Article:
Open Access

Bacterial ghosts as adjuvants: mechanisms and potential

  • Irshad A. Hajam1,
  • Pervaiz A. Dar2,
  • Gayeon Won1 and
  • John Hwa Lee1Email author
Veterinary Research201748:37

https://doi.org/10.1186/s13567-017-0442-5

Received: 24 October 2016

Accepted: 4 May 2017

Published: 24 June 2017

Abstract

Bacterial ghosts (BG) are empty cell envelopes derived from Gram-negative bacteria. They contain many innate immunostimulatory agonists, and are potent activators of a broad range of cell types involved in innate and adaptive immunity. Several considerable studies have demonstrated the effectiveness of BG as adjuvants as well as their ability to induce proinflammatory cytokine production by a range of immune and non-immune cell types. These proinflammatory cytokines trigger a generalized recruitment of T and B lymphocytes to lymph nodes that maximize the chances of encounter with their cognate antigen, and subsequent elicitation of potent immune responses. The plasticity of BG has allowed for the generation of envelope-bound foreign antigens in immunologically active forms that have proven to be effective vaccines in animal models. Besides their adjuvant property, BG also effectively deliver DNA-encoded antigens to dendritic cells, thereby leading to high transfection efficiencies, which subsequently result in higher gene expressions and improved immunogenicity of DNA-based vaccines. In this review, we summarize our understanding of BG interactions with the host immune system, their exploitation as an adjuvant and a delivery system, and address important areas of future research interest.

1 Introduction

Vaccination remains the most efficacious tool to control infectious diseases. Traditionally, live attenuated and killed microorganisms have been used to induce protective immune response against a disease. The live organisms are usually attenuated either by serial passaging in cell culture or the selective disabling of genes associated with pathogenesis and/or survival of the pathogen [1, 2]. Although live attenuated organisms elicit potent immune responses, killed microorganisms remain widely used vaccines to control infectious diseases because of the inadvertent risk of infection associated with live vaccines [1, 3]. Microorganisms are killed by harsh attenuation procedures such as treatment of the pathogen with binary ethylenimine (BEI) or complete disruption of the pathogenic organism, for instance, BEI inactivated FMDV vaccine or detergent-split flu vaccine [46]. Unfortunately, during this inactivation process most of the essential structural and immunogenic components of microorganisms are denatured resulting in impaired function and non-efficient immune responses [3]. Thus, killed vaccines generally induce low cell-mediated immune (CMI) responses and shorter duration of immunity as opposed to live vaccines [68]. In accordance with this notion, newer vaccines such as DNA and subunit vaccines have been extensively tried over the last two decades, so far with only limited success [8, 9]. These next generation vaccines, however, are poorly immunogenic in nature as compared to traditional vaccines, and therefore necessitate an appropriate adjuvant in the vaccine formulation. Furthermore, DNA vaccines are not effectively targeted to the antigen presenting cells (APC) and are not presented properly in the context of appropriate danger signals [10, 11]. Therefore, DNA-based vaccines need a better delivery system to reach their full potential. Thus, novel approaches are constantly being investigated to develop potent vaccines that are not only safe but require fewer immunizations and are highly efficient in special populations, including the elderly and immunocompromised individuals, which generally lack effective vaccines. Bacterial ghosts (BG) represent a potential platform which not only acts as potent candidate vaccines but also provide a tool for efficient adjuvant and vaccine delivery systems. This novel approach has produced promising results to curb infectious diseases, tested both in natural hosts as well as in experimental animals (Table 1).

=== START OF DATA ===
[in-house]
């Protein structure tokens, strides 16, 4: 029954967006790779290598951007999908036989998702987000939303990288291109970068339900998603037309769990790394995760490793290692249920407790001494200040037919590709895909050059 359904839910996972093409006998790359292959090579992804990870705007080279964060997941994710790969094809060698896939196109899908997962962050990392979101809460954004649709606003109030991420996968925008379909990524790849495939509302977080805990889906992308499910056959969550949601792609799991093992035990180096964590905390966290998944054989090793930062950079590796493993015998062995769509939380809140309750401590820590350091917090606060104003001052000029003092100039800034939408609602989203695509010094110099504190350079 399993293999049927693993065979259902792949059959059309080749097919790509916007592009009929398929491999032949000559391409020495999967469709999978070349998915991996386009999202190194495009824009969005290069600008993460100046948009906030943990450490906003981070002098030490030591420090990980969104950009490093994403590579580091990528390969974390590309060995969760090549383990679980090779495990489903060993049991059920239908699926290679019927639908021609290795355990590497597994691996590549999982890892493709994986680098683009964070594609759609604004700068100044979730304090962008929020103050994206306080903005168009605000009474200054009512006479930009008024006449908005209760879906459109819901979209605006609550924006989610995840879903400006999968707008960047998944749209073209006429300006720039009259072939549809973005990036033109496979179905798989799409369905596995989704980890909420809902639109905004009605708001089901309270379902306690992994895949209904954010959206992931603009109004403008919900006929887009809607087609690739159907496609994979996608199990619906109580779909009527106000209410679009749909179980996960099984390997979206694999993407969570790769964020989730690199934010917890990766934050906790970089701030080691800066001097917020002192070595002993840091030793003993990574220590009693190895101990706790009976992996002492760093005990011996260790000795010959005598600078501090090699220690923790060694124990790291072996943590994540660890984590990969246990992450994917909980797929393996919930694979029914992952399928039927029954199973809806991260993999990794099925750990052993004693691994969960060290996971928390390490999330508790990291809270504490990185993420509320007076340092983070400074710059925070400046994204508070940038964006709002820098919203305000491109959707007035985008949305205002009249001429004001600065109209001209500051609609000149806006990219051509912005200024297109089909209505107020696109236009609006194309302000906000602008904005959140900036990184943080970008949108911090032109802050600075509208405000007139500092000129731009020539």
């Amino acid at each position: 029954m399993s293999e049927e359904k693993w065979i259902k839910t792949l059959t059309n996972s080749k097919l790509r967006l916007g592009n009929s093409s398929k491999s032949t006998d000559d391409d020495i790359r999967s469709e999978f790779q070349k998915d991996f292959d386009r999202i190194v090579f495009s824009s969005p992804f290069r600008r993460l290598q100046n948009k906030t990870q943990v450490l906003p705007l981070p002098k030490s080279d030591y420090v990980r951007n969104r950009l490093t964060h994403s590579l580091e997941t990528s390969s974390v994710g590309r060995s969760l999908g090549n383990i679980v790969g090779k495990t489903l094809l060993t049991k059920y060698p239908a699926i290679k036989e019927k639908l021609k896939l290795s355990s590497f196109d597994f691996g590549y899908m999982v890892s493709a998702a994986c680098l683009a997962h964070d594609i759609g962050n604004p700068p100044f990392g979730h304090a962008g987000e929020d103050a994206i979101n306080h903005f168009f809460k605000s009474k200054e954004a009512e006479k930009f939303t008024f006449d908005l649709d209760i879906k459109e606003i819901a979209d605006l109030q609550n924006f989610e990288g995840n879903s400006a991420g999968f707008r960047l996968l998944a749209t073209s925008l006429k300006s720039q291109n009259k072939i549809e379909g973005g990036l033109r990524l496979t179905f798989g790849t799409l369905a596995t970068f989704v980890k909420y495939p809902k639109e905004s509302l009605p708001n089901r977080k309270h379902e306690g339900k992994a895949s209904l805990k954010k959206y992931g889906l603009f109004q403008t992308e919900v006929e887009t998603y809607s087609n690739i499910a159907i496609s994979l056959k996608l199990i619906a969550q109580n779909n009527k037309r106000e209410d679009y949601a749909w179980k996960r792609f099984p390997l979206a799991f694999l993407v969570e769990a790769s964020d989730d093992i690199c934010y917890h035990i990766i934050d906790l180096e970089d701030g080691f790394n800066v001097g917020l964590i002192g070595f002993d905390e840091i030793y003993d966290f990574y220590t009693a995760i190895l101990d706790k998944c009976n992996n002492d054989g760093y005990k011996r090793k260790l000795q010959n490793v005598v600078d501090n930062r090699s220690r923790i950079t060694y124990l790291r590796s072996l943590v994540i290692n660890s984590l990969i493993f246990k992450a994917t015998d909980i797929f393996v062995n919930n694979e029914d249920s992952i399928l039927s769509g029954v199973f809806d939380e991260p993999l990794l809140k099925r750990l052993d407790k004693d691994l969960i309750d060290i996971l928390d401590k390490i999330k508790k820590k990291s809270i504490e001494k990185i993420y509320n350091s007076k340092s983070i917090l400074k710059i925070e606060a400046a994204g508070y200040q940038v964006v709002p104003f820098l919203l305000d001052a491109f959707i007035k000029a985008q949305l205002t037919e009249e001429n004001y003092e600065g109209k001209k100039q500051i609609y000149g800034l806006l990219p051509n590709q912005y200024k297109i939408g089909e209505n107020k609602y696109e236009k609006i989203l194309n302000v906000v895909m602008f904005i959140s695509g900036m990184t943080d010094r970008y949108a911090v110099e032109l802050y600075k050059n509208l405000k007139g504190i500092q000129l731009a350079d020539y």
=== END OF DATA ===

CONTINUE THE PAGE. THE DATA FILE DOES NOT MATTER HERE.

Table 1

Bacterial ghosts as candidate vaccines

Candidate vaccine

Model/route

Response

References

A. pleuropneumoniae

Pig/i.m; oral; i.n

Th1 type immune response, improved protection against lung colonization, vaccine provided protection against carrier state upon homologous aerosol challenge, no clinical side effects

[88, 89]

Vibrio cholera

Rabbit/i.g

Potent generation of serum vibriocidal antibodies and cell mediated immune responses, protection against diarrhea and death following intra lumen challenge with cholera sero groups O1 and O139

[72]

Pasteurella haemolytica

P. multocida

Cattle; mice; rabbit/s.c

Humoral response, complete protection against the challenge

[96]

E. coli O157:H7 BG

Mice/i.g

Potent Humoral and CMI responses, protection against lethal heterologous challenge

[97]

Edwardsiella trada

Fish/i.p

Protection against Edwardseilosis

[98]

E. coli O78:K80

1 day old chick/i.m; oral

Protection against colibacillosis

[99]

Klebsiella pneumonia Kpn-3

Piglets

Significantly high production of humoral antibody responses, protection against homologous and heterologous strains

[15]

S. Enteritidis

Chicken/s.c; i.m

Salmonella specific IgG and intestinal secretory IgA levels, CMI responses, lower internal egg contamination and reduced colonization of internal organs after challenge

[17, 100]

S. Gallinarum

Chicken/oral; s.c; i.m

Protection against the virulent challenge, systemic and mucosal antibody response, potent CD4 and CD8+ responses

[71, 101]

S. Typhimurium

Chicken/i.m

Salmonella specific IgG and sIgA antibody responses, reduced internal organ colonization after challenge

[102]

Brucella suis

Mice/i.p

Induced pathogen-specific serum IgG antibody response, humoral and CMI responses, protection against challenge

[103]

i.g: intragastrically, i.m: intramuscular, i.n: intranasal, i.p: intraperitoneally, s.c: subcutaneous.